3. Define the double-wide restart rule and enforce it consistently. Perhaps this means that the standard for enforcement changes race by race-it's apparently extremely difficult or impossible to line up the entire field in two rows at Toronto and Long Beach. Fine. Tell everyone ahead of time and outline the expectations. For example, "at Toronto, we expect the first two rows to be lined up side-by-side when the race goes green" or "at Milwaukee, all cars should be lined up in two rows when the race goes green". Any driver who does not obey race control will receive one warning. The second time, he or she is moved to the back of the field.
4. Enforce the rules consistently. If someone makes "avoidable contact," he or she must serve a drive-through penalty. If his or her car is too damaged to continue or the race ends before the penalty can be served, then that driver will start last in the next race.
5. Explain penalties and potentially controversially non-calls. Put the information in a "Steward's report" on the Indycar website Sunday night or Monday morning.
6. There shall be no favortism due to driver popularity, points position, team owner, etc.
I think that's all I have in me for brain dumps right now.
Oh yeah, the race. Um, Power is hungry and Dixon is on the cusp of a great second half of the season. So watch them. Rahal's been nigh unstoppable as of late, and Ryan Hunter-Reay looks back in his element. Finally, Tony Kanaan is a perpetual threat and hungry to win one.
Thursday, July 14, 2011
It was announced last week that Indycar will return to the oval at California’s Auto Club Speedway (the Track Formerly Known As Fontana, or California Speedway). This is good news for several reasons. It’s another oval race, something most fans seem interested in keeping for at least half the schedule. It’s a track that, despite its relative youth, has some open-wheel history: Both the world closed-course speed record and the fastest 500-mile race in history came here. It’s also a track owned by ISC, indicating that at least some part of that company is interested in investing in Indycar’s product.
I’d like to see it run as a 500-miler, but I’m not sure that will happen since it was also announced that it would be a night race. I think the area’s climate would make the race a good fit either early or late in the season-but the night race part of that might mean that Indycar has other ideas. Adding Auto Club to the schedule is also a good move since it only hosts a single NASCAR Cup race. This means that there is less competition for ticket sales than somewhere like, say, Phoenix that hosts two NASCAR weekends per year.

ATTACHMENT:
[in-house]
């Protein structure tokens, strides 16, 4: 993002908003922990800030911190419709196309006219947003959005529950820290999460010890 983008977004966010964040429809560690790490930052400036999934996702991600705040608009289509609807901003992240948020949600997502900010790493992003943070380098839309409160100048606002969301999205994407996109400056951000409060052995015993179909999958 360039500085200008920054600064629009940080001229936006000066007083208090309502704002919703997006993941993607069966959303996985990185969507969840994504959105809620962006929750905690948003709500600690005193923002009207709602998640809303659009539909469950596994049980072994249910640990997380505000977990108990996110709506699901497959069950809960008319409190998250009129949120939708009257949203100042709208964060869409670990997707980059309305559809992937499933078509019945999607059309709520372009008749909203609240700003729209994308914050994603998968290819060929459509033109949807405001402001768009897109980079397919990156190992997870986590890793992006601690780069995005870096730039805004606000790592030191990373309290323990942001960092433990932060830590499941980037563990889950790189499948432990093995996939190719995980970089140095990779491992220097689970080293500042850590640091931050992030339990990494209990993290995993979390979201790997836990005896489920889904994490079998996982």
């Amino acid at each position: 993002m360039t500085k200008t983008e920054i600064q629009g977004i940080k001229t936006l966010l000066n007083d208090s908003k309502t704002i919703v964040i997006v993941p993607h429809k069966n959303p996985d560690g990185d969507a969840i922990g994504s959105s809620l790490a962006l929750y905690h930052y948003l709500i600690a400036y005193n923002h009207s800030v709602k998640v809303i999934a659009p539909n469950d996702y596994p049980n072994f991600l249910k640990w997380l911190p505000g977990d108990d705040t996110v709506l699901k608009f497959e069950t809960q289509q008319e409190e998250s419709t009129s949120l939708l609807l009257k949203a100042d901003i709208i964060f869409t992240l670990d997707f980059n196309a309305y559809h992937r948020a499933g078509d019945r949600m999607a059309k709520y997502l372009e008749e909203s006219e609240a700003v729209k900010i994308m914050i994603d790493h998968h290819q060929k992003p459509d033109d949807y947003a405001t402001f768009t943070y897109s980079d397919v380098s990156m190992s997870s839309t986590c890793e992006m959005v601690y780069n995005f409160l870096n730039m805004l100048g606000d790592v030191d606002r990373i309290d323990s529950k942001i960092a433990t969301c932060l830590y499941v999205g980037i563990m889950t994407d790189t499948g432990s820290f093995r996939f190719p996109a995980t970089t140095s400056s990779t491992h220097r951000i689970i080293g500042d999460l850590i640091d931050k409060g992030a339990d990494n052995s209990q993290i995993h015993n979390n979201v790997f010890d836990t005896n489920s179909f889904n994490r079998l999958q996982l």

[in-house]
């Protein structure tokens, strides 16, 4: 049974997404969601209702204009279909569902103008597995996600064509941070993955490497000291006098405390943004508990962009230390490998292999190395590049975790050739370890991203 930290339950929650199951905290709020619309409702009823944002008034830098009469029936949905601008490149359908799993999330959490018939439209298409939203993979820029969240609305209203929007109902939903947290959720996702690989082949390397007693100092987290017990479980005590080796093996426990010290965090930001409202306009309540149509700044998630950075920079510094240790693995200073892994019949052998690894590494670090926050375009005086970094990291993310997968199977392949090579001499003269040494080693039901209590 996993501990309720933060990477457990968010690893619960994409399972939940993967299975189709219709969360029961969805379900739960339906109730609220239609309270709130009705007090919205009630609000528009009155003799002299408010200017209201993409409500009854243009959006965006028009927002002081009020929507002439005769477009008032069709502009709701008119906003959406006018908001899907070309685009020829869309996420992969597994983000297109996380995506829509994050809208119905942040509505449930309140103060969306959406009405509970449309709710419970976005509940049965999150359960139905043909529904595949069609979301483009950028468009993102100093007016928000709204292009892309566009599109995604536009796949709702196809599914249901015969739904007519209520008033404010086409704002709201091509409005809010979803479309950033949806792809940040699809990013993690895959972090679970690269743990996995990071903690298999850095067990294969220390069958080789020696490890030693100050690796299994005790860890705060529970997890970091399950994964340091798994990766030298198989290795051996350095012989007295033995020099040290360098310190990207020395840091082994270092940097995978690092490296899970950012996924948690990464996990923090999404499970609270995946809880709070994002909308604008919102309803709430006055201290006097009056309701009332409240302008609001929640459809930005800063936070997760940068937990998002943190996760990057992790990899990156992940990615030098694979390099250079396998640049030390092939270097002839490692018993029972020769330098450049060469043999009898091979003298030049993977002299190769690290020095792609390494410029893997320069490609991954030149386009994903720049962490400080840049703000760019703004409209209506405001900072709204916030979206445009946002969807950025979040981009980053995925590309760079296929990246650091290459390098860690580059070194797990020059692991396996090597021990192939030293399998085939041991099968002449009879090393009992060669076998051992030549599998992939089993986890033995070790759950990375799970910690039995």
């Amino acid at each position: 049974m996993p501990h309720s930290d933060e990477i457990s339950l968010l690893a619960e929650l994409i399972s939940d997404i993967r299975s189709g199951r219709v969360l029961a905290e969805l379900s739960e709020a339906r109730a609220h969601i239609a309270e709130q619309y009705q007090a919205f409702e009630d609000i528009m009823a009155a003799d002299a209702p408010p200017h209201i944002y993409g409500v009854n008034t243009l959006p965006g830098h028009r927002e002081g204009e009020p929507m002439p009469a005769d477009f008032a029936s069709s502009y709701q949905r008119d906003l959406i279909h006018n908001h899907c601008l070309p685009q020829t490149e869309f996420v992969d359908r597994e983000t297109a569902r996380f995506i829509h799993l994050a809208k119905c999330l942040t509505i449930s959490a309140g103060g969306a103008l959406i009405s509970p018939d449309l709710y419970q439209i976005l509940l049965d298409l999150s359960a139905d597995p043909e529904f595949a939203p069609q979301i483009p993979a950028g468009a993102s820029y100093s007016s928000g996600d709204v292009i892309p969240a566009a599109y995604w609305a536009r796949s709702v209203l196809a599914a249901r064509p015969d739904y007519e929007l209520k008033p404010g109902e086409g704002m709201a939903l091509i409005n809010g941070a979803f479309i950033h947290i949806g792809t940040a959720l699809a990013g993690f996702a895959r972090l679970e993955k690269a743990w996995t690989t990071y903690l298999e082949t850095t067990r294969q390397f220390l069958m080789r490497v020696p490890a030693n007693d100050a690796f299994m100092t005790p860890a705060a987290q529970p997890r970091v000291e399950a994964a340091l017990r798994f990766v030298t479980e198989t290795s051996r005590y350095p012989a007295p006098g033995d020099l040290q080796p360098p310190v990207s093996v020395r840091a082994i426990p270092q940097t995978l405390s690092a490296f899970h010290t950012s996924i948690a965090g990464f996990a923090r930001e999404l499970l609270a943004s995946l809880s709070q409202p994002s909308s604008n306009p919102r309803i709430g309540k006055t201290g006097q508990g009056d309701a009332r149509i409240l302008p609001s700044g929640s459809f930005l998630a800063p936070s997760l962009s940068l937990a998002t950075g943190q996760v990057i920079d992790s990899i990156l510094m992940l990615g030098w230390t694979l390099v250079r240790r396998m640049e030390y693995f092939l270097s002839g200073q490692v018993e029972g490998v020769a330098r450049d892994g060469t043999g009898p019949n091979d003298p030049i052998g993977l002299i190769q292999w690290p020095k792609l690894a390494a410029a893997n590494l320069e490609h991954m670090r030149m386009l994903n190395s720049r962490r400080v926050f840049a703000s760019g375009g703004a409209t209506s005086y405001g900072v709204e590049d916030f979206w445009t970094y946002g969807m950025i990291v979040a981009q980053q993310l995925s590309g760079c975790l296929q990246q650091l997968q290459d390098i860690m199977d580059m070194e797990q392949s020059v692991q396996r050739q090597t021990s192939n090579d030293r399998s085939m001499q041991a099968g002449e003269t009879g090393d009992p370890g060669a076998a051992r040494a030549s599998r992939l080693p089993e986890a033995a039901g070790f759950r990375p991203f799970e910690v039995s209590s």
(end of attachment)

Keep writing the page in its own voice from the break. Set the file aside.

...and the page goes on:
This announcement raises other questions. Open-wheel racing at California under IRL sanction had trouble drawing enough fans to fill up a small track like Milwaukee. One hopes Indycar has learned a lesson and will hire a promoter willing and able to sell enough tickets to make the track at least look full. ISC had been so lax in promoting Indycar events at their tracks that they disappeared from the schedule in 2010. The return of an ISC track would seem to indicate that they are, in fact, interested in Indycar and would presumably be interested in investing in advertising and promotion.
After next season (and the 2012 Dallaras have ample test and race miles to sort out teething problems), I’d like to see a 500 mile race run in early February-before the Daytona 500. Whether or not this would be allowed to happen at an ISC track remains to be seen (especially with a NASCAR Cup race run a month or so later), but I’d pitch it as a chance to feed hungry race fans early in the year and to steal some attention from NASCAR.
Sunday, July 10, 2011
It sounds like this race has already created a lot of anger-between drivers, between teams, between fans and race control, and I don't think Versus did anyone any favors. Well, let's get started.
Right away, Briscoe (on the inside) makes contact with TK's right rear, and takes him out. The booth guys seemed to dismiss it as "a bit of oversteer", which, based on my experience (though I'm not a professional race car driver), seems pretty reasonable. His car slipped. TK happened to be in the way. Didn't stop him from being pissed, though. And I don't blame him for that, though I would think he'd change his mind when seeing the replay. (TK has been more than fair to other drivers when he's had trouble due to their mistakes this year).